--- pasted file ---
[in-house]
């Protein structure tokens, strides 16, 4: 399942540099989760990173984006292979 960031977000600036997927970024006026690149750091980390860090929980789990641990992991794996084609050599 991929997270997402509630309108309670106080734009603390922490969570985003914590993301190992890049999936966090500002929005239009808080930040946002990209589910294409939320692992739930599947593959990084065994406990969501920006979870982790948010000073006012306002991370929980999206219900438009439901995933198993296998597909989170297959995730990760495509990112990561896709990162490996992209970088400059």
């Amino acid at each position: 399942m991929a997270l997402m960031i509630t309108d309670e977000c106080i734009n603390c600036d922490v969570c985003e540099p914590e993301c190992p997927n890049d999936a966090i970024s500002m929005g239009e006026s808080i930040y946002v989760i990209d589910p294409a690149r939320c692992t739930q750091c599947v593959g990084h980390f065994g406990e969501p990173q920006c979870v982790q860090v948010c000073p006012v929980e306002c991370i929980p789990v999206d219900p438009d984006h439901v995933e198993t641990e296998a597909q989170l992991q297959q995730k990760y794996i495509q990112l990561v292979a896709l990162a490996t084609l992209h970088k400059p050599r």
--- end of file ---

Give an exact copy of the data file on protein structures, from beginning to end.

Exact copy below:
[in-house]
């Protein structure tokens, strides 16, 4: 399942540099989760990173984006292979 960031977000600036997927970024006026690149750091980390860090929980789990641990992991794996084609050599 991929997270997402509630309108309670106080734009603390922490969570985003914590993301190992890049999936966090500002929005239009808080930040946002990209589910294409939320692992739930599947593959990084065994406990969501920006979870982790948010000073006012306002991370929980999206219900438009439901995933198993296998597909989170297959995730990760495509990112990561896709990162490996992209970088400059």
């Amino acid at each position: 399942m991929a997270l997402m960031i509630t309108d309670e977000c106080i734009n603390c600036d922490v969570c985003e540099p914590e993301c190992p997927n890049d999936a966090i970024s500002m929005g239009e006026s808080i930040y946002v989760i990209d589910p294409a690149r939320c692992t739930q750091c599947v593959g990084h980390f065994g406990e969501p990173q920006c979870v982790q860090v948010c000073p006012v929980e306002c991370i929980p789990v999206d219900p438009d984006h439901v995933e198993t641990e296998a597909q989170l992991q297959q995730k990760y794996i495509q990112l990561v292979a896709l990162a490996t084609l992209h970088k400059p050599r």